Anorak News | These VJ Day Photos Teach Us That Wikileaks Is Not For Peace In Our Time

These VJ Day Photos Teach Us That Wikileaks Is Not For Peace In Our Time

by | 15th, August 2010

THEY came to honour the 30,000 dead and thousands more scarred and ruined by the war with Japan. It was the 65th anniversary of Victory over Japan Day and Norman Rolfe, 86, of the Suffolk Regiment, was there to pay his respects. He knows that war is bloody and bestial. The people of Nanjing and Kabul know it too.

Most of us do not know. We live in soft times. And we are glad for it. We live in times when a website called Wikileaks, run by a man with uber alles hair called Julian Assange, can publish documents that show war as being bloody and hard. We live in times when hacks and the cultural elite can express shock at the news. They sharpen their pencils and clack their tongues. They read the published leaks as they squat on the toilet and ride the train.

Meanwhile, veteran Albert Demett is at the Burma Star Association do to show Prince Charles his scrapbook of memories. He knows all about the sick nature of war.

Martin Flanagan, of the Sydney Morning Herald is one such hack who didn’t know.

He’s clearly talking to the Australian veterans of the Pacific campaign when he says:

This week, a number of human rights organisations called on Julian Assange to protect Afghans named in the avalanche of US Army intelligence on the Afghanistan war leaked to WikiLeaks. The Taliban execute people who give information to the Americans. There is no denying there are huge ethical questions in relation to what Assange and WikiLeaks have done. But Assange is correct when he says the leaks have revealed the true nature of the war.

The leaks provide a detailed picture of what is happening, including the civilian casualties. None of us can plead ignorance any more.

Yeah, no longer can you not realise that war is not all that nice. Thanks to Wikileaks and their leader you can now know that war is bloody, brutal and something it’s good to pick sides in. You see, when the enemy issues the challenge, whose side are you on? Think quick! You need to decided. There is no middle ground.

Article continues after our gallery of the War with Japan:


Picture 1 of 27

Impressive ceremonial marked the surrender proceedings when representatives of the Japanese Imperial Army handed back Singapore to the Allies. Here General Itagaki signs the surrender document. Lord Louis Mountbatten presided as Commander of the Allied Forces.

Reporters Without Borders issues this decree:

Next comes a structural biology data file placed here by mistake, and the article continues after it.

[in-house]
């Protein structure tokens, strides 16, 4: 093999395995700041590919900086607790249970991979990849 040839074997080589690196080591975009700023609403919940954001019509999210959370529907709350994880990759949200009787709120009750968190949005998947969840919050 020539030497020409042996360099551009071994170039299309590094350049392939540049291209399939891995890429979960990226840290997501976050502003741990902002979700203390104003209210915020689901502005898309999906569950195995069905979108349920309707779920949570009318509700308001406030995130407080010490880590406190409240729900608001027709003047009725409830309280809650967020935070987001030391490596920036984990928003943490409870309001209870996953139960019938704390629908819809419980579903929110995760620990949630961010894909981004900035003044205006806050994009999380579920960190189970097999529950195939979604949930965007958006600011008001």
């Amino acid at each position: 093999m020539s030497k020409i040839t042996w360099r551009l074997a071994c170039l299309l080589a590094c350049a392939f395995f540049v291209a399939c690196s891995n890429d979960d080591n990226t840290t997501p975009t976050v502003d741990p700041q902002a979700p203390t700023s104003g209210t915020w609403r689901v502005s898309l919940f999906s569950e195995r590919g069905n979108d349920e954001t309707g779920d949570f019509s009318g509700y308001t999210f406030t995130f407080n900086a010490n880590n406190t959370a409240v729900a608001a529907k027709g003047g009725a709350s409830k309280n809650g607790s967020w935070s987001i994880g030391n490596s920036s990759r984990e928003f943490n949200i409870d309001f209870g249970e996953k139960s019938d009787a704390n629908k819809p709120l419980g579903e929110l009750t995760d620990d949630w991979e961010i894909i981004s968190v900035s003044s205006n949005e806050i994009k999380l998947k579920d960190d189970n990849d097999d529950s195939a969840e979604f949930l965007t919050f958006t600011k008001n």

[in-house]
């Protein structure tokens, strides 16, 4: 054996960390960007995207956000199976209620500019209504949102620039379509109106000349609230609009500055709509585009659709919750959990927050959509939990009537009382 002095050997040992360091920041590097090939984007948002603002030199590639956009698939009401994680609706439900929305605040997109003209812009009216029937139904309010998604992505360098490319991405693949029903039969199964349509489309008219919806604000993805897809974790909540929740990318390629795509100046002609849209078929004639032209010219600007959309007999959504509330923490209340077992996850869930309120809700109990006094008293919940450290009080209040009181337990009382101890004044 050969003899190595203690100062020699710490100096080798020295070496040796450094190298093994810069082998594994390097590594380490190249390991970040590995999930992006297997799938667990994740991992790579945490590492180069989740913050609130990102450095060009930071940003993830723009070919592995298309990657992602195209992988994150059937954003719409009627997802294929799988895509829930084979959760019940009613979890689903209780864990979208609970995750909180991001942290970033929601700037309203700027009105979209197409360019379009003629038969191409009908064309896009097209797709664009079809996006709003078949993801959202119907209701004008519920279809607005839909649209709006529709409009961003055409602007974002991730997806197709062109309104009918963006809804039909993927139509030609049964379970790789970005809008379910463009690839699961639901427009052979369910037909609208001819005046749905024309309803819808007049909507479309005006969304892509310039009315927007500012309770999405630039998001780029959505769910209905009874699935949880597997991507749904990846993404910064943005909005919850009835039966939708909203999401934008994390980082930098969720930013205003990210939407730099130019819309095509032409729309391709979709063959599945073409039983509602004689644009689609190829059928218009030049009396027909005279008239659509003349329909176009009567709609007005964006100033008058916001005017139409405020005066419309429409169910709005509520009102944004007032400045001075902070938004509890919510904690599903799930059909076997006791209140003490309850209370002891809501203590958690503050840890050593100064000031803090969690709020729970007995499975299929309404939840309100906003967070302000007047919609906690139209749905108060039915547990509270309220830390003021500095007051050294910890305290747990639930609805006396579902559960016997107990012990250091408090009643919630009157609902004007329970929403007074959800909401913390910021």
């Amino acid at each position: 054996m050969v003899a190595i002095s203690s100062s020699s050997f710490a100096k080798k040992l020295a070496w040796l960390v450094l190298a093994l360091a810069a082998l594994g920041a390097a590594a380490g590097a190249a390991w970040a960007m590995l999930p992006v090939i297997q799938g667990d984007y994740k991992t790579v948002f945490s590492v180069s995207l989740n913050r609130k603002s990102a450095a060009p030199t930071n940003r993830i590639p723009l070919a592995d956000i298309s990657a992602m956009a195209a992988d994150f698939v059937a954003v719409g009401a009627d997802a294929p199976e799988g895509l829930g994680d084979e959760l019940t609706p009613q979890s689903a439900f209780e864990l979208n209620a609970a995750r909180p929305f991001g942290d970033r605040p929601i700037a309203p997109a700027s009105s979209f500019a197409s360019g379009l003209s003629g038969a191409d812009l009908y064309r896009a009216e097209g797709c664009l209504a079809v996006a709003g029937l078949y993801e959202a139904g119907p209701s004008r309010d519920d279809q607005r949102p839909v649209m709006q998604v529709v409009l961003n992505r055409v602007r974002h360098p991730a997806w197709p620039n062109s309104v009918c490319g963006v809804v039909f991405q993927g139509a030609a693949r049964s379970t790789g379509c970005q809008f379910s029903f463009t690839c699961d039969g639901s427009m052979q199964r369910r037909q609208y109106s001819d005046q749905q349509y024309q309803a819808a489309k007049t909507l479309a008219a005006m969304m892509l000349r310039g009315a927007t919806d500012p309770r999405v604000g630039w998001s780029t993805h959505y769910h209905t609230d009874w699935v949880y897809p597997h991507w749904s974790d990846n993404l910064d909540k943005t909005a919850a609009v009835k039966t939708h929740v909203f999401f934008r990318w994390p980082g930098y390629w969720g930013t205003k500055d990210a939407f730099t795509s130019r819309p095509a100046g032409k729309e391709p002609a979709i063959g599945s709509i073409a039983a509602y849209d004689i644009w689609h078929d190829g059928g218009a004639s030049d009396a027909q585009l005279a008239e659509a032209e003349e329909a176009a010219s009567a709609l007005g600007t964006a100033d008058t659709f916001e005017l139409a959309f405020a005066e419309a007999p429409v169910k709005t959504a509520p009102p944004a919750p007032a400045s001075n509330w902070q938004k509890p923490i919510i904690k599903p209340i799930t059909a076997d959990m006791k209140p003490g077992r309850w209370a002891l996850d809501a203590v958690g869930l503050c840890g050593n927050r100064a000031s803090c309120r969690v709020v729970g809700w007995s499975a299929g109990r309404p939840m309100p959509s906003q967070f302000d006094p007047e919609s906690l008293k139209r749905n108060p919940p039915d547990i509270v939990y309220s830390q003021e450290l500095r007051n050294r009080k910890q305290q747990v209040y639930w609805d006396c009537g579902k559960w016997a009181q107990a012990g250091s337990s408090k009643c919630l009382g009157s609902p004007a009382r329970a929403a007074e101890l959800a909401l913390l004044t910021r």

RSF acknowledged that Wikileaks “has in the past played a useful role” by exposing violations of human rights and civil liberties. “But revealing the identity of hundreds of people who collaborated with the coalition in Afghanistan is highly dangerous. It would not be hard for the Taliban and other armed groups to use these documents to draw up a list of people for targeting in deadly revenge attacks,” says the letter.

These people had picked their side. And then people on their side let them down and broadcast their names. What does that make Julian Assange and his cohorts? Are they journalists protecting their sources and speaking truth unto power?

David Manuta has an idea:

It is the identification of those on the ground in Afghanistan (who are helping us) that is troubling to me. Al-Qaida and the Taliban have been boosted in ways unimaginable.

Due to this clear and present danger to others, a federal grand jury ought to seek an indictment of Assange and his peers for treason. The rest of the world needs to observe that “freedom of speech” is not synonymous with the “freedom to deliberately endanger the lives of others” …

Says Assange – without irony:

He expressed some ambivalence about the need to protect Afghans who have helped the U.S. military. “We are not obligated to protect other people’s sources,” including sources of “spy organizations or militaries,” unless it is from “unjust retribution,” he said, adding that the Afghan public “should know about” people who have engaged in “genuinely traitorous” acts.

Here are the pictures from VJ Day at 65. Try not to forget…

Posted: 15th, August 2010 | In: Reviews Comments (2) | TrackBack | Permalink